http://i.cubeupload.com/QDEOwe.png

The list goes on and on and on.


that it does, but you really meant to say the trolling goes on and on
and on.

My "experiment" is to see if anything bad happens.
So far, after two days, nothing bad has happened yet.


bummer. if only something would.

it's actually very easy to restore an ios device from a backup, so easy
that it's just a button click and without needing any 'mainframe
computers on the net'.


I notice how you cleverly danced around the fact that it's *impossible* to
restore iOS without needing a *SECOND* computer (of any sort, net or no
net), whereas it's trivial do restore an Android system *without* anything
but the Android device itself.


once again, you're lying.

a backup has to be somewhere *other* than the device itself, otherwise
it's not a backup.

in your case, the backup is kept on sd cards, but in piecemeal form
requiring you have to manually restore each app individually (see quote
below).

on an ios device, you tap restore and let the computer do the work
*for* you. the backup can either be in the cloud (convenient) or on a
computer (faster).

That's only one of very many things that Android can do, all by itself,
that the more primitive and limited iOS can't hope to accomplish all by
itself.


you're lying again. it's absolutely *not* 'all by itself'.

In article , Horace Algiers
wrote:
A couple of days ago, when I factory reset Android 4.3 and re-installed all
my apps, one by one, from APKs, I decided to turn off location access for
all but the map apps.


if you're reinstalling apps *one* *by* *one* and checking permissions
as you go, then it's *not* 'only one of very many things that Android
can do, all by itself'. it's *you* who is doing it, the hard way.

meanwhile on ios, it really does restore everything (and i do mean
everything) all by itself, with just a tap.

on ios, tapping a screenshot will send it via wifi, which is over 100x
faster than bluetooth.


Which fails every time when you don't have a network established, which
means you can't do it when you're away from your established network.


wrong, yet again

you've been told thousands of times that *no* existing network is
needed.

the two devices set up their own network automatically, without any
user configuration necessary, even on a deserted island totally off the
grid.

to the user, it's still a couple of taps, just as it would be with
bluetooth, but the actual transfer is way the **** faster because it's
over wifi.

So, again, yet another of many things Android does that the primitive and
limited iOS can't even hope to accomplish simply because of the limitations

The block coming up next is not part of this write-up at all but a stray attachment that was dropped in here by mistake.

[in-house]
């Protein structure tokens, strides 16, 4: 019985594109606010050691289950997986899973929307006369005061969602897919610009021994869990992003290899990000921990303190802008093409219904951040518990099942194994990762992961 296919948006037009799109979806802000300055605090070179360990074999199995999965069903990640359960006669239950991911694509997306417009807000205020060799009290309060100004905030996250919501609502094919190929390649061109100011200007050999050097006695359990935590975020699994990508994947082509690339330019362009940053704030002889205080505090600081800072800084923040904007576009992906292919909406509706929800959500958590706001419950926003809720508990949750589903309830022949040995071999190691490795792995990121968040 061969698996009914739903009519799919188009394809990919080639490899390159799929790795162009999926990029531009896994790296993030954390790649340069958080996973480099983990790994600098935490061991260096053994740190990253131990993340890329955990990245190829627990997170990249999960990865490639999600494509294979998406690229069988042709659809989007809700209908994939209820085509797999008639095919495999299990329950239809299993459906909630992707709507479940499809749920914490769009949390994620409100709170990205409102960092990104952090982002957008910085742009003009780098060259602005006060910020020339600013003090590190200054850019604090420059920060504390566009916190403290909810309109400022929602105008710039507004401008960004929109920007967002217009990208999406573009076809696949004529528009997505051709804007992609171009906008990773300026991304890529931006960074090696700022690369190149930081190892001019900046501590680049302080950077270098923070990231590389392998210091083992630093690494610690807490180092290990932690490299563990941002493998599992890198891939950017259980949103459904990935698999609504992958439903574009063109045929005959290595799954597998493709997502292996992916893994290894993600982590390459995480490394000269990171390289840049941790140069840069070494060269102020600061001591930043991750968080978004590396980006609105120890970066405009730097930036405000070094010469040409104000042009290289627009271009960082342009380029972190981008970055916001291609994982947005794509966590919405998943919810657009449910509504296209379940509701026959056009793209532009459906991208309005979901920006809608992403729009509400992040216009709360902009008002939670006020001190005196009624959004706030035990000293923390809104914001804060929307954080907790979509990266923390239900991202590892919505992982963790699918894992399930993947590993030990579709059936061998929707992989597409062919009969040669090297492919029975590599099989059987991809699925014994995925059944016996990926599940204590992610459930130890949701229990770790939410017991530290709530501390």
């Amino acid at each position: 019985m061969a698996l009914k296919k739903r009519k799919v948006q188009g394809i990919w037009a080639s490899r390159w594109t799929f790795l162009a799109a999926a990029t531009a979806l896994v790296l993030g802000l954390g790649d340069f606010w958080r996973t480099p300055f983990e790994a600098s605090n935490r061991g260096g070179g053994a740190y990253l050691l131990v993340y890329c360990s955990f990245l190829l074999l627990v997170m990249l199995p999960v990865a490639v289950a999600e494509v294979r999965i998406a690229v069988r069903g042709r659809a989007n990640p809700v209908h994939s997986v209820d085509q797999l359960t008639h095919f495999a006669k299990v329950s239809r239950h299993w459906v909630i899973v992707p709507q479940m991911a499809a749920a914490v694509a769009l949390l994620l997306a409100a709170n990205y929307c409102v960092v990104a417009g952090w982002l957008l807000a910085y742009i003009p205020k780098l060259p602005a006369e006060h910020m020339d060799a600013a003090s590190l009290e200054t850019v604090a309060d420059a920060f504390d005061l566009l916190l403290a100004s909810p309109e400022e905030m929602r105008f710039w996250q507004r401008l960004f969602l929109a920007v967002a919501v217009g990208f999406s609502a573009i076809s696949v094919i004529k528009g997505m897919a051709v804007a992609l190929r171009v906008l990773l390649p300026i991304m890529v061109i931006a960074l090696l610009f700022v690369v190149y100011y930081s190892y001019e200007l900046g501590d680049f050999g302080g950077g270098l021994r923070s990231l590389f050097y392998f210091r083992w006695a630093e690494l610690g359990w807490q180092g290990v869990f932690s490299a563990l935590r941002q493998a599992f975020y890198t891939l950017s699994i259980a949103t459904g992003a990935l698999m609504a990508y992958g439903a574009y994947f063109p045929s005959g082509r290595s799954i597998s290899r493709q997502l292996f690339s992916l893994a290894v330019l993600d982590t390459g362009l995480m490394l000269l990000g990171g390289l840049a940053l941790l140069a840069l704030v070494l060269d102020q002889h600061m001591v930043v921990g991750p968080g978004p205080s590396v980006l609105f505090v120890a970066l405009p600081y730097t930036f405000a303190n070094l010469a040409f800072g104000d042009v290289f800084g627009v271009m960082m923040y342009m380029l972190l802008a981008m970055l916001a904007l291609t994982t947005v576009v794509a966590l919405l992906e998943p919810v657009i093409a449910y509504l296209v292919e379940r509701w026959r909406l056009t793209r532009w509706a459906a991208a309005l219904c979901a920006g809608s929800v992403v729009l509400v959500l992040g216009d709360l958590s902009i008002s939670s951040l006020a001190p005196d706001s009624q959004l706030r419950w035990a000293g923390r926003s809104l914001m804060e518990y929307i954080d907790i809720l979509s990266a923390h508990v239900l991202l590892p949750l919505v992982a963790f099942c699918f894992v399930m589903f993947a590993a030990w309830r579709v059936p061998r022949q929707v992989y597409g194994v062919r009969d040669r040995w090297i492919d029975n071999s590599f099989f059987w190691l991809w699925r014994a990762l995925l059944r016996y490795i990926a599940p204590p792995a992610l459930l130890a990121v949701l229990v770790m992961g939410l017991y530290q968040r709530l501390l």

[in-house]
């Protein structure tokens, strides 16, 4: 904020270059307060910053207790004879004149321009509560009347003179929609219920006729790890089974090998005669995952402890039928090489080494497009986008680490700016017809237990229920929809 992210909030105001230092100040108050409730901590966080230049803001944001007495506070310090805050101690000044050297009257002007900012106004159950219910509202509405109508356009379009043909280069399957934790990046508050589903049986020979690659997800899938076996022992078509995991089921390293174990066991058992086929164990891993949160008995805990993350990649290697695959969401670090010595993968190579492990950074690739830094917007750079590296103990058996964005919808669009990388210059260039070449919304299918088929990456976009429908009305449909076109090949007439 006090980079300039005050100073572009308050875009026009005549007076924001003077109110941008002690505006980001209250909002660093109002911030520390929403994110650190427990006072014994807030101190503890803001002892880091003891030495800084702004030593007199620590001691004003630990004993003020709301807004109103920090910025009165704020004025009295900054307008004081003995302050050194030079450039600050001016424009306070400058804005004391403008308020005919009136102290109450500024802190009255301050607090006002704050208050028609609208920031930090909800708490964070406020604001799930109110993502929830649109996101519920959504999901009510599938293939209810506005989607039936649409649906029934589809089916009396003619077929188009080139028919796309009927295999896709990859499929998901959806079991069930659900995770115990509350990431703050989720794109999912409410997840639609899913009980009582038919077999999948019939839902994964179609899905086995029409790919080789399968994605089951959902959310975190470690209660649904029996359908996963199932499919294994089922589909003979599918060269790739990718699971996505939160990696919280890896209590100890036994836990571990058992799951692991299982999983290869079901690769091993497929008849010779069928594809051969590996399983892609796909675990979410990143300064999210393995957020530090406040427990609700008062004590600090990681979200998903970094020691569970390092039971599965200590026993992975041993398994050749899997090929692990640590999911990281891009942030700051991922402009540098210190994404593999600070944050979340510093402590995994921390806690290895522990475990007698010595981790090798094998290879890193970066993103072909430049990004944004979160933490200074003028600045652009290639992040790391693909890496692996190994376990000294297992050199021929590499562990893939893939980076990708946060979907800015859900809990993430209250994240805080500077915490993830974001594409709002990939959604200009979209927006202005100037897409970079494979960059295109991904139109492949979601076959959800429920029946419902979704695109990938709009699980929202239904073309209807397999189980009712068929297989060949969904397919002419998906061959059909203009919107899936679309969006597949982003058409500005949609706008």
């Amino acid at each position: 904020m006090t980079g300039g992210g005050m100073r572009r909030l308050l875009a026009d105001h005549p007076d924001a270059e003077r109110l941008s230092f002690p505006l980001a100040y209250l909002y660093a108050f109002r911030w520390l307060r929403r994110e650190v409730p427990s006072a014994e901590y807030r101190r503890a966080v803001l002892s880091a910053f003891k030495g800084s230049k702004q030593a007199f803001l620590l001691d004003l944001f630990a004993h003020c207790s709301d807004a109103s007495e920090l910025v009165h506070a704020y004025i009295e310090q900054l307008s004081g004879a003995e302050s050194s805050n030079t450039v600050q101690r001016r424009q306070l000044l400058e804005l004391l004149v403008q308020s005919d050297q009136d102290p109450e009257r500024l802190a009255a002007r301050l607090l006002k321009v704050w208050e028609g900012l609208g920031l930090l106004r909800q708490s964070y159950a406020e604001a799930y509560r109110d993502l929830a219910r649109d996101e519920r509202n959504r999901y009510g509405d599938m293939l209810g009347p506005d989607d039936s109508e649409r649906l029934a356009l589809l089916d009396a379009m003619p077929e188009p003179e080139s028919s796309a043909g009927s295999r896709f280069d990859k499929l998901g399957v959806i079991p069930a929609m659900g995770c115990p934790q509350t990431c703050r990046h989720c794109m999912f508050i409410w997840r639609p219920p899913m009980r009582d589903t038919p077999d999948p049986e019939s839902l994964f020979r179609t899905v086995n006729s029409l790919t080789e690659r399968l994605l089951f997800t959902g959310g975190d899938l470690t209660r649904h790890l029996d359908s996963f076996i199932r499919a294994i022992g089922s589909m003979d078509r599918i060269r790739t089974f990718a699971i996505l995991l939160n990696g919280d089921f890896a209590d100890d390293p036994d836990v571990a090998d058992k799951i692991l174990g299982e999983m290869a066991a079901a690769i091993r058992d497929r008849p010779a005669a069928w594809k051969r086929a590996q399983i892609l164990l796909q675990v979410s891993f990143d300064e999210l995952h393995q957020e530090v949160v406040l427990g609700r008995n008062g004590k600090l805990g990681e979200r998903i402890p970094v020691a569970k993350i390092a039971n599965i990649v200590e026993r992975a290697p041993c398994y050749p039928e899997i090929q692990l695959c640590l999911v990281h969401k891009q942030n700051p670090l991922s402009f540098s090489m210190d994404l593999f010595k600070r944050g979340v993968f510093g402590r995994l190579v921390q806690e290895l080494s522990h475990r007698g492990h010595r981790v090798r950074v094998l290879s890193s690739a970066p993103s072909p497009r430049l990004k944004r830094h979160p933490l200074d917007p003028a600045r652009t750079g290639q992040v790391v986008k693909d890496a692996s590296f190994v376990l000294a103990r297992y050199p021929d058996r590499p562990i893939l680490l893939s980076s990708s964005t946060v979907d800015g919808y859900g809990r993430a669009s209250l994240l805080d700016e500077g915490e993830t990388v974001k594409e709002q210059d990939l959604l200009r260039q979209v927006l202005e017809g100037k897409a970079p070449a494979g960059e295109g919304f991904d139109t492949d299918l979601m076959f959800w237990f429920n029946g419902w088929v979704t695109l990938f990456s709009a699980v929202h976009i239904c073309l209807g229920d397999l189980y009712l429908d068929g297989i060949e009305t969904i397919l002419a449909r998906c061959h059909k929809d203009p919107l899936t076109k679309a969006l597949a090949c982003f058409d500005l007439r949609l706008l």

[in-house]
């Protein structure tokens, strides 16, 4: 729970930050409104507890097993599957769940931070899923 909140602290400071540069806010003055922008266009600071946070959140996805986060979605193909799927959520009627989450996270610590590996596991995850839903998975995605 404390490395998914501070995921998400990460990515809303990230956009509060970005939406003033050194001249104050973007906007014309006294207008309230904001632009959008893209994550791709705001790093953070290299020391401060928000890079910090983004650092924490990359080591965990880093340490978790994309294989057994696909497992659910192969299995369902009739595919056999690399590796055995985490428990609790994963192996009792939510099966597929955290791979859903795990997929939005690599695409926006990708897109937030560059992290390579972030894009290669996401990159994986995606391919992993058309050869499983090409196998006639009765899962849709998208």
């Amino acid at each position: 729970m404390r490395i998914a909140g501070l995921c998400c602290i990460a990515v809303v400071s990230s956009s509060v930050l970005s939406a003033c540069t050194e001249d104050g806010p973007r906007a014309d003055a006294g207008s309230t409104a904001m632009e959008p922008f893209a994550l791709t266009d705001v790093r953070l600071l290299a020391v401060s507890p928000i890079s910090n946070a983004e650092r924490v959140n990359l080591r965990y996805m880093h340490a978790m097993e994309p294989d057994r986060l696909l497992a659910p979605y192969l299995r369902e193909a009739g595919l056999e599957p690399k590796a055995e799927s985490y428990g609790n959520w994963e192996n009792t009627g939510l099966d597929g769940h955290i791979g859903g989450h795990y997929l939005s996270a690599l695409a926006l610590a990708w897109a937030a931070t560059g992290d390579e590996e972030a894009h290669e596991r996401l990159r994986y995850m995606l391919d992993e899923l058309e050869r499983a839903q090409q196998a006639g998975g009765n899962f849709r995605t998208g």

of the software (the hardware is fine - it's the software that is limited
by Apple as to what it can do).


more rubbish.
  #10  
Old September 24th 16, 12:22 AM posted to comp.mobile.android,alt.cellular,alt.internet.wireless
Horace Algiers
external usenet poster
 
Posts: 64
Default Do you "Decline" or "Accept" Google regularly checking on your apps?

On Fri, 23 Sep 2016 15:54:31 -0500, joe wrote:

If you are going to use a car comparison, then what you are
doing is more like rebuilding the engine every month.


If you know cars, and if you know engines, then what I'm doing is more akin
to "blueprinting" the engine than merely rebuilding it.

And, my constant tweaking of hundreds of settings a month is akin to using
a manual transmission instead of an automatic (where many people just take
the defaults handed to them for everything).

Since iOS has the engine bay welded shut, iOS users have no possibility of
blueprinting the engine, nor choosing which gear they'll be in. . All they
can do is point the thing.

Worse, they need a tow truck standing by with hundrds upon hundreds of
megabytes of bloatware just to change a tire, since, by their own
admission, iOS can't even do the *simplest* of things without that desktop
and Internet mainframe tow truck following them everywhere they go.
 




Thread Tools
Display Modes

Posting Rules
You may not post new threads
You may not post replies
You may not post attachments
You may not edit your posts

vB code is On
Smilies are On
[IMG] code is On
HTML code is Off
Forum Jump

Similar Threads
Thread Thread Starter Forum Replies Last Post
SPRINT = a "meltdown," a "miserable performance" and a "disaster" -shares plunged 25.2 percent 4phun Cingular 239 February 4th 08 11:44 PM
SPRINT = a "meltdown," a "miserable performance" and a "disaster" -shares plunged 25.2 percent 4phun AT&T Wireless 123 February 4th 08 07:10 PM
SPRINT = a "meltdown," a "miserable performance" and a "disaster" - shares plunged 25.2 percent John Navas Sprint 118 February 4th 08 07:10 PM
SPRINT = a "meltdown," a "miserable performance" and a "disaster" -shares plunged 25.2 percent 4phun Verizon 125 February 4th 08 07:10 PM
need "super ruggedized case" or "hard clamshell quick-open" casefor my e815, do they exist? dave Motorola 3 July 13th 06 04:59 PM


All times are GMT +1. The time now is 11:28 AM.


Powered by vBulletin® Version 3.6.4
Copyright ©2000 - 2017, Jelsoft Enterprises Ltd.
Copyright 2004-2017 Mobile-Forum.
The comments are property of their posters.